"This study was destined from the outset to obtain a negative result. One would suspect this was intended, if there were a single author likely to understand the subject under study—nutrition. That there is none, and hence no real understanding—as is well explained in the critique below by Robert Verkerk—is reprehensible, but less so than the actions of the editor who must have published this in the knowledge that the data do not support the conclusions." 

—Dr Damien Downing, Medical Director, Alliance for Natural Health



CLICK HERE for Drs Steve Hickey and Rob Verkerk's two-page article—Cookbook Science: A Half-Baked Approach to Natural Health—that explains why trials like the JNIC one, based on a flawed recipe, will be destined to fail every time.


For ANH's more in-depth critique, see below [Download the PDF]


A critique by the Robert Verkerk PhD, Alliance for Natural Health

"Of course 3 vitamin pills won't reduce the risk of cancer. Is this their best shot at natural cancer prevention? It's amazing that they continue to persist with this sort of trial considering the available evidence, both published and clinical" R. Verkerk PhD

Download the PDF of the full rebuttal.


Reference: Jennifer Lin, Nancy R. Cook, Christine Albert, Elaine Zaharris, J. Michael Gaziano, Martin Van Denburgh, Julie E. Buring, and JoAnn E. Manson. Vitamins C and E and Beta Carotene Supplementation and Cancer Risk: A Randomized Controlled Trial. J Natl Cancer Inst 2009; 101: 14-23.

Affiliation: Division of Preventive Medicine, Department of Medicine, Brigham and Women’s Hospital and Harvard Medical School, 900 Commonwealth Ave East, Boston, MA, USA.



1.   The study authors were incredibly unlikely to find any statistically significant effect when considering the study design and the nature of the intervention.

2.   The study involved supplementation with vitamin forms and types that neither came close to representing the antioxidant combinations used by most health-conscious supplement users, nor did it represent the types or amounts of the three vitamins tested (vitamins C and E and beta-carotene) that are known to be therapeutic.

3.   The study applied to such a small sector of the population, in the main overweight or obese and diseased older women, that it cannot be applied (as the media would have us believe) to the general population, healthy people, younger people or to men!

4.   The study was particularly weak in its ability to evaluate the effects of combinations of the three vitamins in the study.

5.   Compliance was far from good on the study, with only around half of the subjects actually taking the allocated dosages.

6.   The study tells us nothing new, and this finding could have been predicted prior to the start of the study from a cursory glance at the design.


“Yet another study designed to fail” is probably the best way of describing this study, like so many before it.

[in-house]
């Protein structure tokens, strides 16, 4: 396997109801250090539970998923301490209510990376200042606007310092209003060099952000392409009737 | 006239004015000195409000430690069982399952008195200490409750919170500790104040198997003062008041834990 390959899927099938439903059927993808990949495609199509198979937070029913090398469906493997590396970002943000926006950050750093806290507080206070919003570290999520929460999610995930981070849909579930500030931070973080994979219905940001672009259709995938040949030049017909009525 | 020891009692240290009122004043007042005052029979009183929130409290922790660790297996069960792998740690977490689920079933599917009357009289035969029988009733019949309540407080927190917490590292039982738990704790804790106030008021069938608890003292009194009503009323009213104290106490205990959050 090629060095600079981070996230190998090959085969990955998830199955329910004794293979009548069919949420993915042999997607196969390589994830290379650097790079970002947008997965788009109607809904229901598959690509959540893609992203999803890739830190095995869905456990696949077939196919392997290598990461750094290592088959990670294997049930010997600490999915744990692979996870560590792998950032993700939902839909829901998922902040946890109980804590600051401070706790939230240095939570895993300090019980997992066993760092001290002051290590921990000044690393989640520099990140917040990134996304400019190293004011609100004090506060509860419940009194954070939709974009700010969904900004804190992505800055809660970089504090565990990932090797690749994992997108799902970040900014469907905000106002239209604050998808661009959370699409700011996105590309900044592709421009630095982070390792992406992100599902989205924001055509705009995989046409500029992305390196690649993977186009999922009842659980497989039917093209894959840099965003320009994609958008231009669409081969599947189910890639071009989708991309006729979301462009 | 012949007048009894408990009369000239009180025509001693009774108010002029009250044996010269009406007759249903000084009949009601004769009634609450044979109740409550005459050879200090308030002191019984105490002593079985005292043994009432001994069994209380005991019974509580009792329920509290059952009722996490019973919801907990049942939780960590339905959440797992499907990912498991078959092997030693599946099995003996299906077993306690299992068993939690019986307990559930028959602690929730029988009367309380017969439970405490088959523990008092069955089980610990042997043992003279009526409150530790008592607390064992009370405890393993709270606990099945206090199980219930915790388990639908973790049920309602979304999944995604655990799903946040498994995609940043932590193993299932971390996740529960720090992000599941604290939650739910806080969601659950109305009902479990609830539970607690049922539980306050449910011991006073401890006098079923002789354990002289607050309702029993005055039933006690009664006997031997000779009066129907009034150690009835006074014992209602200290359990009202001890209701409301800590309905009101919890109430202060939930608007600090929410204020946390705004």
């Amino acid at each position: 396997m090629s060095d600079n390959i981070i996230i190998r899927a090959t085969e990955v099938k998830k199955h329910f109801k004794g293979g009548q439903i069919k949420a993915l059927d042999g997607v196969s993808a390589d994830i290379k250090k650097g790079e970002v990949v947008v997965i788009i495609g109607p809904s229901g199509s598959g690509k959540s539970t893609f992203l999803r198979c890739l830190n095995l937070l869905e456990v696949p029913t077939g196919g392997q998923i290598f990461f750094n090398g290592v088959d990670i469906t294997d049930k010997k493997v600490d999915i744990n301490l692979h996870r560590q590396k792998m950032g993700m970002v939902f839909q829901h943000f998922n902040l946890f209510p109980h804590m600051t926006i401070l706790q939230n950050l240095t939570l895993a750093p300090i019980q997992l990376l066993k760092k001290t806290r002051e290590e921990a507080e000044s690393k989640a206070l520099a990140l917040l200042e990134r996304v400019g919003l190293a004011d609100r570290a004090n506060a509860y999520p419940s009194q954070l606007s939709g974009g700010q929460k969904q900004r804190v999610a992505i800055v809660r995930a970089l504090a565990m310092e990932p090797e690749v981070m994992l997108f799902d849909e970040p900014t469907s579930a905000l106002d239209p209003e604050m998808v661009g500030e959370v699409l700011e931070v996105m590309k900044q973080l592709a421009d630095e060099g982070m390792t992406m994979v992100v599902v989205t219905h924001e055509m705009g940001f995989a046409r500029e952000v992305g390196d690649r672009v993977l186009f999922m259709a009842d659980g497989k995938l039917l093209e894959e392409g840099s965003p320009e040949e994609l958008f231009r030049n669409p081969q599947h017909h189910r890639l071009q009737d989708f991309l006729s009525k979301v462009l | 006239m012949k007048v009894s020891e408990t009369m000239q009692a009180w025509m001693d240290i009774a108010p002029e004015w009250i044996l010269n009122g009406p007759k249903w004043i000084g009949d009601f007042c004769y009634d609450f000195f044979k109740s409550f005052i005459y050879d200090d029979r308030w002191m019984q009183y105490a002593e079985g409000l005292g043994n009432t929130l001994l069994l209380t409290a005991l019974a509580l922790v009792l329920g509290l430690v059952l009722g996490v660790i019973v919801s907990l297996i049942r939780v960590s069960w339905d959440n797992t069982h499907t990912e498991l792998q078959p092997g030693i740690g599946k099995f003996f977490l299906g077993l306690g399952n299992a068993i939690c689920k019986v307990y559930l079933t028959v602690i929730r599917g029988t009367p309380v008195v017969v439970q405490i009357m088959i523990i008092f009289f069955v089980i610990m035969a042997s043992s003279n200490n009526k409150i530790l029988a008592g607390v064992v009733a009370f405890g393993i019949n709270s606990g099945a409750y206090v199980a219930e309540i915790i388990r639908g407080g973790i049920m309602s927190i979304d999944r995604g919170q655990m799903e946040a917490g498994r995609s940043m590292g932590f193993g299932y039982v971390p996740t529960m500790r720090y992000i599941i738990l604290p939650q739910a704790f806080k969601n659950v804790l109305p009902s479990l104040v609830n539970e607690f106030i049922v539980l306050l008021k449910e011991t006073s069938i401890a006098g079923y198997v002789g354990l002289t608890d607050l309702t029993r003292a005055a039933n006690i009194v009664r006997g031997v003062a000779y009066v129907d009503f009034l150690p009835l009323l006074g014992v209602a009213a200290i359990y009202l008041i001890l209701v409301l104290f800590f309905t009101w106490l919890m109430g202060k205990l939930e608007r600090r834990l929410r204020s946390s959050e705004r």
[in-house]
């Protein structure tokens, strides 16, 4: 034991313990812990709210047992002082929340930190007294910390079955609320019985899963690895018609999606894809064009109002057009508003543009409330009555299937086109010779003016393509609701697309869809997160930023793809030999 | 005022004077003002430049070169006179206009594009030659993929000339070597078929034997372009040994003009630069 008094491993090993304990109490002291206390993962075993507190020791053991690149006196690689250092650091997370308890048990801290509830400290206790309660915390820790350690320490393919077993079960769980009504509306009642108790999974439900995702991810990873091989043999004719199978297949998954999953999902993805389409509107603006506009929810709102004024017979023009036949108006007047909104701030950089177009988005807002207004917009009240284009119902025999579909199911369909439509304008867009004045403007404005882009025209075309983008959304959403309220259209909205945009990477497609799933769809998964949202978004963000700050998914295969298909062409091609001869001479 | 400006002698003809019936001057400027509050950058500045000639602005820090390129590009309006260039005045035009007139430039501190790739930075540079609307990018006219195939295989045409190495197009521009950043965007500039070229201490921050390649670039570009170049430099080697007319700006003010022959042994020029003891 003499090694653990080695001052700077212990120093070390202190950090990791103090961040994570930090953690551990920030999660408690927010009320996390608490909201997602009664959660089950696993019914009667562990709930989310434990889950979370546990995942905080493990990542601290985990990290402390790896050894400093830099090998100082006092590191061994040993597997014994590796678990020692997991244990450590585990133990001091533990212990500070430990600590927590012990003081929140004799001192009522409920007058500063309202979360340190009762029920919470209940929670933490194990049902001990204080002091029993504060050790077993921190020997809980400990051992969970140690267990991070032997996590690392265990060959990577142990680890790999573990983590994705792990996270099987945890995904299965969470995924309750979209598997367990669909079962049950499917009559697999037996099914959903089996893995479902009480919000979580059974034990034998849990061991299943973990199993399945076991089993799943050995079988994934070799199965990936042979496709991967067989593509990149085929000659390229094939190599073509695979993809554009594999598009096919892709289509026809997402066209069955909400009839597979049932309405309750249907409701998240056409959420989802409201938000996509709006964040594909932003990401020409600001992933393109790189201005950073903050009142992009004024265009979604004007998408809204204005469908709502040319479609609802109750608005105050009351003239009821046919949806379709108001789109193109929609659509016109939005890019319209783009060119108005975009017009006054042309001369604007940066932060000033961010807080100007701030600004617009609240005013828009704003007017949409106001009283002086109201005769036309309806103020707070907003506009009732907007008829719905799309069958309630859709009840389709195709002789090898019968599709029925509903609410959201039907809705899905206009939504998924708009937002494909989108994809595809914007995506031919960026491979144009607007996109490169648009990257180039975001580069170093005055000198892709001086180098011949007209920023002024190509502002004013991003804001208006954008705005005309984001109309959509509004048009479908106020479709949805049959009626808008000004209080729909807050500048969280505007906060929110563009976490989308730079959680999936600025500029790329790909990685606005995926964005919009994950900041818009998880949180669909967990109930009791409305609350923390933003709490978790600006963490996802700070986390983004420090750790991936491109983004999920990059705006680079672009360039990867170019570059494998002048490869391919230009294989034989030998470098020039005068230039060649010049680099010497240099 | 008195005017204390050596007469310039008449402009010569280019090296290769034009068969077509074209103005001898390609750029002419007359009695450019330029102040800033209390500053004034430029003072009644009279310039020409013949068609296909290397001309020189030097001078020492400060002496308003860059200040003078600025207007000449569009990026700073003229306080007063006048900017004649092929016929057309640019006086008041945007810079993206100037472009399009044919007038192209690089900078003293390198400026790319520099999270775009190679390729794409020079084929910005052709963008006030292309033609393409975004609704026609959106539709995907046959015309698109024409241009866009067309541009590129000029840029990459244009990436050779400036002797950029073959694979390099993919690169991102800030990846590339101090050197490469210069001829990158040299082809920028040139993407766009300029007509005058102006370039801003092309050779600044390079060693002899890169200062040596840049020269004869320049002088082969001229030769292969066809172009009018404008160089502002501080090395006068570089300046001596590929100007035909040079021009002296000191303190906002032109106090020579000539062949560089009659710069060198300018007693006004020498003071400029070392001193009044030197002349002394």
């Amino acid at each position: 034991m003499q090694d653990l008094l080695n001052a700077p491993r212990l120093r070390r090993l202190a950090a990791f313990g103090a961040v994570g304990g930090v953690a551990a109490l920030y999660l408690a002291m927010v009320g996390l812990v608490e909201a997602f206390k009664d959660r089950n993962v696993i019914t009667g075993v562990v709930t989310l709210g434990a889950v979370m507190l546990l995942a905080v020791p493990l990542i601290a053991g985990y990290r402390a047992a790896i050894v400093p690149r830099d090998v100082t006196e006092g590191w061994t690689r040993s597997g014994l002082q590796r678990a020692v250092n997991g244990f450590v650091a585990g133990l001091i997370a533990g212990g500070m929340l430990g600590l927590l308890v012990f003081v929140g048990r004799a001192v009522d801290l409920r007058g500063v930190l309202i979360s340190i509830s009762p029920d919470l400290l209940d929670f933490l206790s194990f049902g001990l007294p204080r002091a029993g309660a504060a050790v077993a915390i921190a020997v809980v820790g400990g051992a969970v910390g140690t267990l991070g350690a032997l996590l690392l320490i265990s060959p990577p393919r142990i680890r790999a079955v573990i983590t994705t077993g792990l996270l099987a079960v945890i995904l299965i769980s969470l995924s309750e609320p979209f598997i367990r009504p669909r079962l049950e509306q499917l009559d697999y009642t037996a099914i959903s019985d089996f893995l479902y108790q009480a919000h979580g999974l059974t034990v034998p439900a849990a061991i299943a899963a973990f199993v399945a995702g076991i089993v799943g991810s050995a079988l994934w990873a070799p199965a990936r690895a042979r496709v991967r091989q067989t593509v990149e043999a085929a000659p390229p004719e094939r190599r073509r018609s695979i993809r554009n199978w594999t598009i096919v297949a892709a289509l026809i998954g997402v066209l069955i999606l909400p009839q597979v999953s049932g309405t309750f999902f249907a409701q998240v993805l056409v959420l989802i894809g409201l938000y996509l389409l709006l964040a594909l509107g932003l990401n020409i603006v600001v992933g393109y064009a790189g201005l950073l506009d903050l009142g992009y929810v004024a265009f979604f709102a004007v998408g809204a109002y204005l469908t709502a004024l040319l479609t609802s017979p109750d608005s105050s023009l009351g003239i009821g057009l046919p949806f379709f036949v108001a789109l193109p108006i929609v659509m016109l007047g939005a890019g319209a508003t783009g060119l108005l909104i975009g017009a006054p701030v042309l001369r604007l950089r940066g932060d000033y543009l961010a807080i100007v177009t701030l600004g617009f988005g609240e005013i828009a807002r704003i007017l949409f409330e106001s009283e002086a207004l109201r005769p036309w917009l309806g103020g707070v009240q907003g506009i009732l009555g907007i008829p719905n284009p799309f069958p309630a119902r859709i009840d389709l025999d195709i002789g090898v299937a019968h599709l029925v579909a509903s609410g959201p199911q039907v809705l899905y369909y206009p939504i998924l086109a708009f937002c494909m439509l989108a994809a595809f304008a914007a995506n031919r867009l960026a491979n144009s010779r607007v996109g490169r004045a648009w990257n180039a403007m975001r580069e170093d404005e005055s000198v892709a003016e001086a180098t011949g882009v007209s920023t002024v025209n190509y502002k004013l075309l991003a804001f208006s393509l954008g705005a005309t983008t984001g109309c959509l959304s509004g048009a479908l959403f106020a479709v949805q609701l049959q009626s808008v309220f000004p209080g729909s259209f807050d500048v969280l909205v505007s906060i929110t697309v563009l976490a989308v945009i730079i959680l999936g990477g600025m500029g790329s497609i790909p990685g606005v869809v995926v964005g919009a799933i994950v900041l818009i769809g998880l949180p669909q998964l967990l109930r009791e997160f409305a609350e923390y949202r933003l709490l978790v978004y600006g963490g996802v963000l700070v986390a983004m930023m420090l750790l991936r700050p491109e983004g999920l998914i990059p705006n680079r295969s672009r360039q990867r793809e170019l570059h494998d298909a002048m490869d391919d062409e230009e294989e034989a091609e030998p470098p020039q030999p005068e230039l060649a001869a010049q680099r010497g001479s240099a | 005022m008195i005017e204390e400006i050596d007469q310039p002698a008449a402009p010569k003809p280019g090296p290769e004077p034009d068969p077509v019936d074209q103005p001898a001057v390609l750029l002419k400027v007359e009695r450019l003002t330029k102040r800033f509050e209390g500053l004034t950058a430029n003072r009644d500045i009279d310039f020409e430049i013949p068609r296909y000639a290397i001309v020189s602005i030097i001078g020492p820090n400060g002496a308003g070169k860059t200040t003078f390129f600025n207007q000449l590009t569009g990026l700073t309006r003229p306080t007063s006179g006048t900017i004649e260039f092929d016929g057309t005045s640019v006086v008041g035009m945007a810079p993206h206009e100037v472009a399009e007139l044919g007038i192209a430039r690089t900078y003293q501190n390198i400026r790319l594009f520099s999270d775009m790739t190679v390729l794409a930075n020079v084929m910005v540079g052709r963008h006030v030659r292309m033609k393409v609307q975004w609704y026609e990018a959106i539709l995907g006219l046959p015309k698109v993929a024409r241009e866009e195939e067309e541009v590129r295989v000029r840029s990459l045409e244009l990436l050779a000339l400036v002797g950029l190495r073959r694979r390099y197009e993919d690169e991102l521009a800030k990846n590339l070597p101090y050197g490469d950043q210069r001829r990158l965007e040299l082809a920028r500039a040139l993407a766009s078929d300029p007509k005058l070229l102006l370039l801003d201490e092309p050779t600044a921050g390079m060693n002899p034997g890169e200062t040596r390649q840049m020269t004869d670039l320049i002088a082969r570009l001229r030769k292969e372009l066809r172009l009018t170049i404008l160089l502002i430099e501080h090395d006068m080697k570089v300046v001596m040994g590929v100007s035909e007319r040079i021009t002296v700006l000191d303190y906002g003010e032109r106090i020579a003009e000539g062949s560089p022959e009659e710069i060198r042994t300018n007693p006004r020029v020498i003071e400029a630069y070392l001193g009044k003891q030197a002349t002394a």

The authors talk about the study having great statistical power. They state: “We had more than 90% power…..to detect the individual effect of vitamins C and E and beta carotene with a 30% reduction in the risk for total cancer incidence. Power to detect the individual effect of vitamins C and E and beta carotene with a 40% reduction in the risk for cancer death was more than 80%.

But this is all about statistical power where you have very obvious and major effects, such as a 30 or 40% reduction in cancer from taking the vitamin pills. Any researcher should surely know that taking just three vitamins, at levels well below those known to be therapeutic, is not likely to reveal major effects, especially when you’re dealing with an elderly, diseased population of women.

The statistical power in the study is actually very weak for the effects we should all be most interested in, and that’s the effect of the three vitamins in combination, rather than just single vitamins or combinations of two. So few people took all three, that the confidence limits for these few subjects were so wide that they would inevitably mask any underlying trend. This is actually recognized by the authors in their conclusion where they say: “We also had limited power to evaluate the combined effects of the three antioxidants on site-specific incident cancers.” The authors also state: “Another limitation of this study is that it may not be appropriate to apply our results, obtained from a population at high risk for CVD, to the general population.” Sadly, the US and global media that picked up this story (see examples of links below) conveniently forgot to check the smallprint in the research paper and have widely suggested that the findings apply to all of us—the general population.

US News: Vitamins Fail to Prevent Cancer: Study

ABC News: Vitamins Fail to Prevent Cancer: Study

Drugs.com: Vitamins Fail to Prevent Cancer: Study

Forbes.com: Vitamins Fail to Prevent Cancer: Study

Reuters: Antioxidants fail again in cancer prevention study

WebMD:Supplements May Not Cut Cancer Risk

London Evening Standard:Vitamin pills 'do not cut risk of cancer'